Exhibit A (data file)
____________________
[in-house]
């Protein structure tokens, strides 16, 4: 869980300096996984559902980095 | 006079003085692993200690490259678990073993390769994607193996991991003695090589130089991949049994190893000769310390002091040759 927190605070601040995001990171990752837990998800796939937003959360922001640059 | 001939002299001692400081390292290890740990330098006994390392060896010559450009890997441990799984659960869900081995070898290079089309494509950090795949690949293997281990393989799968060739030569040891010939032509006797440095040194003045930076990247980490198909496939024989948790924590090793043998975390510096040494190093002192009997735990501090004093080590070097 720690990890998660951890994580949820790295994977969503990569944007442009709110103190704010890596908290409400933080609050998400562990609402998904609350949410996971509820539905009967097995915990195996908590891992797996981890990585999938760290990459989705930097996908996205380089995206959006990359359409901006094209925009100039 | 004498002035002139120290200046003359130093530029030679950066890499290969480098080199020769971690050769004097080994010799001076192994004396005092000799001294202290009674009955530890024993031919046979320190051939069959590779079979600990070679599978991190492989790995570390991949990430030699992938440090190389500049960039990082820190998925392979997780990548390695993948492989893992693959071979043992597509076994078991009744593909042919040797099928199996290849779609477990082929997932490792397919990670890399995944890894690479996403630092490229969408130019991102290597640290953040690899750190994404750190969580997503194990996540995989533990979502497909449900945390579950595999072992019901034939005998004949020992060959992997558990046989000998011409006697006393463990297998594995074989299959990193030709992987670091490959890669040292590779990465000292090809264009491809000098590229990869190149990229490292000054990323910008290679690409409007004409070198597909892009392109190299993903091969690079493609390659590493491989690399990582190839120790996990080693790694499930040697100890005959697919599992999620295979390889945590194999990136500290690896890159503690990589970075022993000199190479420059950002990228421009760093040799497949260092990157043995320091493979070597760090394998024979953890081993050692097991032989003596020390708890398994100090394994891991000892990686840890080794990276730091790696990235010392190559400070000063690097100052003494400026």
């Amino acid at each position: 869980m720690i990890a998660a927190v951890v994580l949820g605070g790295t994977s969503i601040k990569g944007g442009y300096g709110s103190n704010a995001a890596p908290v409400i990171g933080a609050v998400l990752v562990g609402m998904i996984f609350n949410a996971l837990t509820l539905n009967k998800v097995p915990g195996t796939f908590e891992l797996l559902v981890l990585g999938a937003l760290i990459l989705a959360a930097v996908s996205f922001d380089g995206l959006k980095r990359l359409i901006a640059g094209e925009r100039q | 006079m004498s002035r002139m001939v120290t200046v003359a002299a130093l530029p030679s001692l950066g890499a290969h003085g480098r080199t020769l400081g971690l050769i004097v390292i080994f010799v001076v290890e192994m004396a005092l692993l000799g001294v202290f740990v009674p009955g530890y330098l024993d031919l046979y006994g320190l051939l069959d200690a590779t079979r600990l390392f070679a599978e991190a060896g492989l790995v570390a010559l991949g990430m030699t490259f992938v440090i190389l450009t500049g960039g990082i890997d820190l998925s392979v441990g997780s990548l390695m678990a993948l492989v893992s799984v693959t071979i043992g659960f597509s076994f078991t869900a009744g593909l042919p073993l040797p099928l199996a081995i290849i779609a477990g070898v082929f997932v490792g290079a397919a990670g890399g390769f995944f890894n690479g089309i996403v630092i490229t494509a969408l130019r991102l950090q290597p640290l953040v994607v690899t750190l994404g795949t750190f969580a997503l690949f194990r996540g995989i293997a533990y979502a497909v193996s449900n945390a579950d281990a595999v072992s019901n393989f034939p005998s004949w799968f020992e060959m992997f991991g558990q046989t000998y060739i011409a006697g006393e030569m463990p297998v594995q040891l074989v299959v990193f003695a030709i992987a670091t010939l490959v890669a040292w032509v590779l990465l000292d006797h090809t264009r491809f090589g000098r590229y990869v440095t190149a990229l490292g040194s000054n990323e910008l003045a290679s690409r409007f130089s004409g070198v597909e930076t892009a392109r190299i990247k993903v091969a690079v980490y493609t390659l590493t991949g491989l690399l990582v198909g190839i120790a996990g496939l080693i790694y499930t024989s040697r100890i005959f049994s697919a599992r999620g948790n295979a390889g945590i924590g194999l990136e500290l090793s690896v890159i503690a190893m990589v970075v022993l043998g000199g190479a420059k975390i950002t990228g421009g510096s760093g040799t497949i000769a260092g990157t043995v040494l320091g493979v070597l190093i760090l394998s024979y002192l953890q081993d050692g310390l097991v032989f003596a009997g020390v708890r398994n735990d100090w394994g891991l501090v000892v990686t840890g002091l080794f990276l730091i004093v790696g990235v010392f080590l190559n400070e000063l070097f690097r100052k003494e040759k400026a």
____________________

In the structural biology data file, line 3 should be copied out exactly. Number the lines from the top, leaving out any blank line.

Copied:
């Amino acid at each position: 869980m720690i990890a998660a927190v951890v994580l949820g605070g790295t994977s969503i601040k990569g944007g442009y300096g709110s103190n704010a995001a890596p908290v409400i990171g933080a609050v998400l990752v562990g609402m998904i996984f609350n949410a996971l837990t509820l539905n009967k998800v097995p915990g195996t796939f908590e891992l797996l559902v981890l990585g999938a937003l760290i990459l989705a959360a930097v996908s996205f922001d380089g995206l959006k980095r990359l359409i901006a640059g094209e925009r100039q | 006079m004498s002035r002139m001939v120290t200046v003359a002299a130093l530029p030679s001692l950066g890499a290969h003085g480098r080199t020769l400081g971690l050769i004097v390292i080994f010799v001076v290890e192994m004396a005092l692993l000799g001294v202290f740990v009674p009955g530890y330098l024993d031919l046979y006994g320190l051939l069959d200690a590779t079979r600990l390392f070679a599978e991190a060896g492989l790995v570390a010559l991949g990430m030699t490259f992938v440090i190389l450009t500049g960039g990082i890997d820190l998925s392979v441990g997780s990548l390695m678990a993948l492989v893992s799984v693959t071979i043992g659960f597509s076994f078991t869900a009744g593909l042919p073993l040797p099928l199996a081995i290849i779609a477990g070898v082929f997932v490792g290079a397919a990670g890399g390769f995944f890894n690479g089309i996403v630092i490229t494509a969408l130019r991102l950090q290597p640290l953040v994607v690899t750190l994404g795949t750190f969580a997503l690949f194990r996540g995989i293997a533990y979502a497909v193996s449900n945390a579950d281990a595999v072992s019901n393989f034939p005998s004949w799968f020992e060959m992997f991991g558990q046989t000998y060739i011409a006697g006393e030569m463990p297998v594995q040891l074989v299959v990193f003695a030709i992987a670091t010939l490959v890669a040292w032509v590779l990465l000292d006797h090809t264009r491809f090589g000098r590229y990869v440095t190149a990229l490292g040194s000054n990323e910008l003045a290679s690409r409007f130089s004409g070198v597909e930076t892009a392109r190299i990247k993903v091969a690079v980490y493609t390659l590493t991949g491989l690399l990582v198909g190839i120790a996990g496939l080693i790694y499930t024989s040697r100890i005959f049994s697919a599992r999620g948790n295979a390889g945590i924590g194999l990136e500290l090793s690896v890159i503690a190893m990589v970075v022993l043998g000199g190479a420059k975390i950002t990228g421009g510096s760093g040799t497949i000769a260092g990157t043995v040494l320091g493979v070597l190093i760090l394998s024979y002192l953890q081993d050692g310390l097991v032989f003596a009997g020390v708890r398994n735990d100090w394994g891991l501090v000892v990686t840890g002091l080794f990276l730091i004093v790696g990235v010392f080590l190559n400070e000063l070097f690097r100052k003494e040759k400026a």